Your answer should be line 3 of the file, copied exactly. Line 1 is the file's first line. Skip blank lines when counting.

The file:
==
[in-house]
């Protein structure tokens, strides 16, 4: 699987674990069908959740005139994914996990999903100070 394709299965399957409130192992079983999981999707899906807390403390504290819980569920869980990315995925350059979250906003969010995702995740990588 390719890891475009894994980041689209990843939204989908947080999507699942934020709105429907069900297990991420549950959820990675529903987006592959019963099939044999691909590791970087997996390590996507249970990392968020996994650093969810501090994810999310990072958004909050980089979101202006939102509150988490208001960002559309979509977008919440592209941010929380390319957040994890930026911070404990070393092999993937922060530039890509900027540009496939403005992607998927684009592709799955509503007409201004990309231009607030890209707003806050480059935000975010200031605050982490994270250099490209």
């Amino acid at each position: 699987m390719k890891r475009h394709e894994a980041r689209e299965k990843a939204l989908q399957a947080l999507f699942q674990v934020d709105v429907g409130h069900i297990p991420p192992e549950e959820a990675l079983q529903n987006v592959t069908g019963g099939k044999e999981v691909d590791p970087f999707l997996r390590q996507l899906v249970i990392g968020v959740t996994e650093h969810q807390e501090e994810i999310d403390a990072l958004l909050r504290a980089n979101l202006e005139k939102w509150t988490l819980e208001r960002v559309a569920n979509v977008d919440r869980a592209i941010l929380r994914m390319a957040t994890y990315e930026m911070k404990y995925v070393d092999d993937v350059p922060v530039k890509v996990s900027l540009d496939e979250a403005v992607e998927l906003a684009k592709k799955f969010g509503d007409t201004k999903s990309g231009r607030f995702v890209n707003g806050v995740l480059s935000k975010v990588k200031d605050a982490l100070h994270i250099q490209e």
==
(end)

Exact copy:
């Amino acid at each position: 699987m390719k890891r475009h394709e894994a980041r689209e299965k990843a939204l989908q399957a947080l999507f699942q674990v934020d709105v429907g409130h069900i297990p991420p192992e549950e959820a990675l079983q529903n987006v592959t069908g019963g099939k044999e999981v691909d590791p970087f999707l997996r390590q996507l899906v249970i990392g968020v959740t996994e650093h969810q807390e501090e994810i999310d403390a990072l958004l909050r504290a980089n979101l202006e005139k939102w509150t988490l819980e208001r960002v559309a569920n979509v977008d919440r869980a592209i941010l929380r994914m390319a957040t994890y990315e930026m911070k404990y995925v070393d092999d993937v350059p922060v530039k890509v996990s900027l540009d496939e979250a403005v992607e998927l906003a684009k592709k799955f969010g509503d007409t201004k999903s990309g231009r607030f995702v890209n707003g806050v995740l480059s935000k975010v990588k200031d605050a982490l100070h994270i250099q490209e």